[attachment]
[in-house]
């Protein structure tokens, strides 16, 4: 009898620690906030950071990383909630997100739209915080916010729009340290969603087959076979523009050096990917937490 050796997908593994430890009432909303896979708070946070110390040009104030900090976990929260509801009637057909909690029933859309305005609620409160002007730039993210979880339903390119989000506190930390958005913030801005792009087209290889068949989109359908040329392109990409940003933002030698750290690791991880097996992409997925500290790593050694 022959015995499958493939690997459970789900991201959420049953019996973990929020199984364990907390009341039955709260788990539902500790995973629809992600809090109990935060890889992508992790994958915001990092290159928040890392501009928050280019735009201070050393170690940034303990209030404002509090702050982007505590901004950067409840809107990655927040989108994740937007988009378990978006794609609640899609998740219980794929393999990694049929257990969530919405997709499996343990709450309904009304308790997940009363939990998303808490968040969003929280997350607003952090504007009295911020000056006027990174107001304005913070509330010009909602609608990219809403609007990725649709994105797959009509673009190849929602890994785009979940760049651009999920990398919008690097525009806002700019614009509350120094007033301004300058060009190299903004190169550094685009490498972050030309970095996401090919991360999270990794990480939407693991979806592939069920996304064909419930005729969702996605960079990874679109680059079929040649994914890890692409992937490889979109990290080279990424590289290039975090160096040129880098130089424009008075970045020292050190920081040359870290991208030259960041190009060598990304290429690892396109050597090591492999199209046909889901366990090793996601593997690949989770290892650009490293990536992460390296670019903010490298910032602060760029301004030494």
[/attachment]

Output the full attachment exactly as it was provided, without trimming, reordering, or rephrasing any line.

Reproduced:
[in-house]
């Protein structure tokens, strides 16, 4: 009898620690906030950071990383909630997100739209915080916010729009340290969603087959076979523009050096990917937490 050796997908593994430890009432909303896979708070946070110390040009104030900090976990929260509801009637057909909690029933859309305005609620409160002007730039993210979880339903390119989000506190930390958005913030801005792009087209290889068949989109359908040329392109990409940003933002030698750290690791991880097996992409997925500290790593050694 022959015995499958493939690997459970789900991201959420049953019996973990929020199984364990907390009341039955709260788990539902500790995973629809992600809090109990935060890889992508992790994958915001990092290159928040890392501009928050280019735009201070050393170690940034303990209030404002509090702050982007505590901004950067409840809107990655927040989108994740937007988009378990978006794609609640899609998740219980794929393999990694049929257990969530919405997709499996343990709450309904009304308790997940009363939990998303808490968040969003929280997350607003952090504007009295911020000056006027990174107001304005913070509330010009909602609608990219809403609007990725649709994105797959009509673009190849929602890994785009979940760049651009999920990398919008690097525009806002700019614009509350120094007033301004300058060009190299903004190169550094685009490498972050030309970095996401090919991360999270990794990480939407693991979806592939069920996304064909419930005729969702996605960079990874679109680059079929040649994914890890692409992937490889979109990290080279990424590289290039975090160096040129880098130089424009008075970045020292050190920081040359870290991208030259960041190009060598990304290429690892396109050597090591492999199209046909889901366990090793996601593997690949989770290892650009490293990536992460390296670019903010490298910032602060760029301004030494």